Myanmar allows partial resumption of MSF operations
People protest against Medecins Sans Frontieres, in Sittwe, Rakhine state in western Myanmar on February 22, 2014
But the group warned of a mounting humanitarian crisis in Rakhine State, where it is still unable to operate, leaving thousands of mainly Rohingya Muslims entirely cut off from healthcare.
MSF, which closed its clinics across Myanmar on Friday after an order from the government, said it would resume HIV and tuberculosis programmes in several parts of the country including the commercial hub Yangon.
"Whilst we are encouraged by this and will resume these activities for now, MSF remains extremely concerned about the fate of tens of thousands of vulnerable people in Rakhine state who currently face a humanitarian medical crisis," the group said in a statement late Saturday.
MSF, which won the Nobel Peace Prize in 1999 and has operated in Myanmar for 22 years, said it would continue discussions with the government over its activities in western Rakhine state, where it provides medical services "regardless of ethnicity, religion or any other factor".
The organisation has faced accusations of giving preferential treatment to the stateless Rohingya in Rakhine, where festering sectarian tensions exploded into bloodshed in 2012, leaving scores dead and 140,000 people displaced, mainly Muslims.
MSF provides primary healthcare services in several remote areas near the border with Bangladesh where Rohingya communities have long lived under severe restriction of movement and are largely unable to access state facilities.
- Pressure after 'mass killing' -
The aid group has faced increasing pressure in recent weeks, including from street protests, after it said it treated injured people in its clinic near the site of a reported mass killing of Rohingya.
The episode was strongly denied by the government.
The Myanmar ministry of health issued a statement on Sunday saying MSF services in Rakhine would be "temporarily suspended" because of issues around "public acceptance".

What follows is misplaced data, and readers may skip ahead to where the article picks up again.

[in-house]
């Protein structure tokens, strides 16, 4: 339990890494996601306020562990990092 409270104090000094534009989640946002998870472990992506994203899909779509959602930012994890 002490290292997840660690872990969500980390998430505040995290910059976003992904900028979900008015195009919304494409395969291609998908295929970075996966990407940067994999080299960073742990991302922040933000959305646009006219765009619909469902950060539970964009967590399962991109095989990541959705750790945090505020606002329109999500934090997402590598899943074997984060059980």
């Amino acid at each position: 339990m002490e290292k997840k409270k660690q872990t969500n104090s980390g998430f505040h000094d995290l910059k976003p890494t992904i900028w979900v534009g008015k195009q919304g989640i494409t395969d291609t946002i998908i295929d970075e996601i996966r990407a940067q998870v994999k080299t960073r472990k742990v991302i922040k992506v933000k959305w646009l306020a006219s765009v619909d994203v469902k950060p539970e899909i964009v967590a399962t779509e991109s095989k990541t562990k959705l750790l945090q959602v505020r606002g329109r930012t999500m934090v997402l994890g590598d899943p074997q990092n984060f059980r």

It said the government would consider whether to resume the group’s work when Rakhine "sees peace and stability".
Myanmar's health service has been left in tatters after decades of underfunding during a military dictatorship that was replaced by a quasi-civilian regime in 2011.
MSF is the largest provider of treatment for HIV and AIDS in Myanmar, with over 30,000 patients across the country.
MSF also has programmes for the treatment of tuberculosis and malaria as well as reproductive health services.
The United States Embassy in Yangon called for "unfettered" humanitarian access in the former junta-ruled nation Friday.
The United Nations in January said it had "credible information" of a series of attacks in a remote part of Rakhine State that left dozens of men, women and children dead -- with the alleged involvement of the police.
The government has launched its own investigation into the incident, which is due to release its report imminently.
Myanmar's government considers the estimated 800,000 Rohingya in the country to be foreigners, while many citizens see them as illegal immigrants from Bangladesh and view them with hostility.
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